My 1929 Plymouth Model U

Chet's Old Plymouths

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May 27, 2008. 

I have been having a lot of trouble with burning an excessive amount of oil. When at idle the oil pressure reads just under 40 psi and when driving my gauge is maxed out. The motor runs strong and was rebuilt not too many miles ago by the car’s former owners. Anyway since I was draining the coolant to replace the radiator with an original one I decided to remove the head. My two purposes are one to inspect the pistons & cylinder walls, and the other reason is to repaint the head silver.

With the head removed I found pristine cylinder walls with hardly noticeable edge ring. The cylinders had oil puddled in the cylinders with a lot of black carbon on the pistons. I cleaned up the area and decided to trouble shoot the oil pressure.

Thinking that my car’s gauge was inaccurate I installed a new modern oil gauge and cranked the engine with the starter. The gauge read 38 psi after about a half a minute of cranking. This is the same value as my interior gauge so I guess my old gauge is correct.

I then decided to remove the pressure relief valve assembly. After inspection I could not push the valve in far enough to allow the port to open. I disassembled the valve and cleaned the spring, plunger, and cylinder. After reassembling the parts I could now push the plunger in to allow the valve to open. I think this was my problem. I reassembled the valve into the engine and set the pressure one turn from minimum pressure. I cranked the engine with the starter and the pressure pumped up to 20 psi and with continued cranking would go up to 35 psi. The pressure looks much better now then when I started.

Once I get the motor back together I will adjust for 35 - 40 psi maximum when driving at a normal speed. I think this should help the excess oil burning problem by allowing less oil to blow by the cylinder rings.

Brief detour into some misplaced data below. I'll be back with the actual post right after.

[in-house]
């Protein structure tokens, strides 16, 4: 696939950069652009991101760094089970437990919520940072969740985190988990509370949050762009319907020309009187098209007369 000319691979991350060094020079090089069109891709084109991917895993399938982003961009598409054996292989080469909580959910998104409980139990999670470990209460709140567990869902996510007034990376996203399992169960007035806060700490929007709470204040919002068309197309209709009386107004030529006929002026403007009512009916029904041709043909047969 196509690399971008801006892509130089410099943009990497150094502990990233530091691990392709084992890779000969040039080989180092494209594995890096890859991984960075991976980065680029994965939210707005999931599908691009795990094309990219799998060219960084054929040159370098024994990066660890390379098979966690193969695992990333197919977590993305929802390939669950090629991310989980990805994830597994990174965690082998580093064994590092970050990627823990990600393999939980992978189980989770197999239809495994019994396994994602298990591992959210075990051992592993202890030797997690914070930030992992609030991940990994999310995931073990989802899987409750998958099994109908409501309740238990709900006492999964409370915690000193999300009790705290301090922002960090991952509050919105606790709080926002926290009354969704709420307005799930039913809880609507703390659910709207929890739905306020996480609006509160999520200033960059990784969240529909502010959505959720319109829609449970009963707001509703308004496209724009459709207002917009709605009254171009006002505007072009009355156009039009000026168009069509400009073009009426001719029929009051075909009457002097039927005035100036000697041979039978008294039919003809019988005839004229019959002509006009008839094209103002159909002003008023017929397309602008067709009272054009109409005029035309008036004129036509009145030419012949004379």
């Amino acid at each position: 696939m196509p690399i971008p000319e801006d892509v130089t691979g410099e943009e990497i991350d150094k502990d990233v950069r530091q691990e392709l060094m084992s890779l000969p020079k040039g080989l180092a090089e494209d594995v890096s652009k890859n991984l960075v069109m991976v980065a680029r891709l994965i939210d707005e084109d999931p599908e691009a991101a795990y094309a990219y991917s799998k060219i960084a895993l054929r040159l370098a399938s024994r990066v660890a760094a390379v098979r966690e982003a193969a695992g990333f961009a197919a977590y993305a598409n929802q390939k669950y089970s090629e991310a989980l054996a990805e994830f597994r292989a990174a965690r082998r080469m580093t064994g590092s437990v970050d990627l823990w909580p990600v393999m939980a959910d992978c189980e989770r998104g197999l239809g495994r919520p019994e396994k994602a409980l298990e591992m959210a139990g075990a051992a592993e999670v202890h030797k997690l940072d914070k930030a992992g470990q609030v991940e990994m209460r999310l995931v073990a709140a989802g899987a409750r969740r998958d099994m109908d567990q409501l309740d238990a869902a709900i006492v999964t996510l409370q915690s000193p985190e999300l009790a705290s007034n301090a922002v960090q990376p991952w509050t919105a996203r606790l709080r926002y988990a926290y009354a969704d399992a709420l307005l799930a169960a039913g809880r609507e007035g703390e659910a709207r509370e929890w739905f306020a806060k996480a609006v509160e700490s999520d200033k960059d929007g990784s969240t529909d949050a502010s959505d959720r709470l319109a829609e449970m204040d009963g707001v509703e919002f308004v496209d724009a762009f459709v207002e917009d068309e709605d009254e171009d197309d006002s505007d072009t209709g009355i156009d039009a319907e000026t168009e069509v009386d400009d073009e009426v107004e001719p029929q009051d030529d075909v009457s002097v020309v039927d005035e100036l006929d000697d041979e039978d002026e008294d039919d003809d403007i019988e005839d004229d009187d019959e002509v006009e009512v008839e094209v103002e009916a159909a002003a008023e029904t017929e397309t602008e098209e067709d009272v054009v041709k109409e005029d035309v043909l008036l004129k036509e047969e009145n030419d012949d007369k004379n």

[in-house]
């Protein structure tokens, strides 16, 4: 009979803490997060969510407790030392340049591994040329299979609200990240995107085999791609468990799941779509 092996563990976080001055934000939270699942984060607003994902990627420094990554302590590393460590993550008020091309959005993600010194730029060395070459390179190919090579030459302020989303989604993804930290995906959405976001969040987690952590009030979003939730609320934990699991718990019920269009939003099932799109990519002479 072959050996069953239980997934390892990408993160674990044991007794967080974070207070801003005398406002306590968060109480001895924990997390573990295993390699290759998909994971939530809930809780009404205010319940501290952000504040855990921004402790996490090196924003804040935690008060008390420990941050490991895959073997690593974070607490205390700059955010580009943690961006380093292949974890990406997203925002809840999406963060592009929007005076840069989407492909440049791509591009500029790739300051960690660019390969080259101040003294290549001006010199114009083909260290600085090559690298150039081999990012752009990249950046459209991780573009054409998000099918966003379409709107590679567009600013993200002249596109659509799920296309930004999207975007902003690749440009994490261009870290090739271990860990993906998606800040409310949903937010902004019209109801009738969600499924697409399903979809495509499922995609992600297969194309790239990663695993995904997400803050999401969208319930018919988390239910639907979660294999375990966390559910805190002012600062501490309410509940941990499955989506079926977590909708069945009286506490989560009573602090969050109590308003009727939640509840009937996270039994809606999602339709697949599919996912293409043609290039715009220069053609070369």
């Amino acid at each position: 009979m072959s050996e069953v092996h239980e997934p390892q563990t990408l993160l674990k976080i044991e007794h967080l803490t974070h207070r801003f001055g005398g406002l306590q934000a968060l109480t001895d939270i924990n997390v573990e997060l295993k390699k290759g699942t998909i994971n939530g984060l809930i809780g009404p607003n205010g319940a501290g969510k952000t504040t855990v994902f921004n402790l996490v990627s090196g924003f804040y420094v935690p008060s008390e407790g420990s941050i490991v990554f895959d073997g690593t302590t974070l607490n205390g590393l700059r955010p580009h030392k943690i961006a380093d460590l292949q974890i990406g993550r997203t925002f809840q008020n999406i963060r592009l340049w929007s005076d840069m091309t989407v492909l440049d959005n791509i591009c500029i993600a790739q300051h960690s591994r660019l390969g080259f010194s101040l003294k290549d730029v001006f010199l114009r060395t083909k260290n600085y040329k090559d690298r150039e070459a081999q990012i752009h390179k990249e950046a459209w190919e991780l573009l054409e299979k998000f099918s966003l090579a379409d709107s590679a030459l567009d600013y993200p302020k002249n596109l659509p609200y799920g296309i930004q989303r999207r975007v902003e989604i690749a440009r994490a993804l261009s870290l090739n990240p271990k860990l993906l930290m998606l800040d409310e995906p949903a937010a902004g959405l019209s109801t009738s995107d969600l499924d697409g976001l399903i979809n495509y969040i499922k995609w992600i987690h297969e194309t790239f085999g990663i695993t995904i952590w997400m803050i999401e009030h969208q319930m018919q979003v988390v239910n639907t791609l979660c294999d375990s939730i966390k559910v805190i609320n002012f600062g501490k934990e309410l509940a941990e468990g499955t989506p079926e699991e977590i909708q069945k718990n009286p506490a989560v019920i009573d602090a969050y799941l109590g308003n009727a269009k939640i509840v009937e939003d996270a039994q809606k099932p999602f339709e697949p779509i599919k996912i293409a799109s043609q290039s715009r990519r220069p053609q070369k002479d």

The motor was freshly rebuilt and the pistons and valves are all new. The cylinders show no appreciable wear and they look like they just came back from the shop.  I wonder if the rings and pistons were correctly spec. out or installed properly. Just because things look good that doesn’t necessarily mean that the machine shop or the home rebuilder did everything correctly.

Judging by everything I just said I would not have expected the pressure relief valve to be in such a sorry condition. The engine might have been hot-tanked with the valve in place so that it might not have been properly cleaned which leads me to believe that the rebuilder was not familiar with this vintage engine or the car was unused for a long time after the engine rebuild.???

I will put everything back together and hope for the best. If no improvement then I will most likely pull the engine out and start all over again. I have a bad feeling that the pistons might be slightly undersized with oversized rings improperly installed. Before I reinstall the head I will mic. the cylinders and piston gap. The cylinders are stamped on the top with a part number beginning with X and the valves are marked with manufacture & part number, none of which are Chrysler.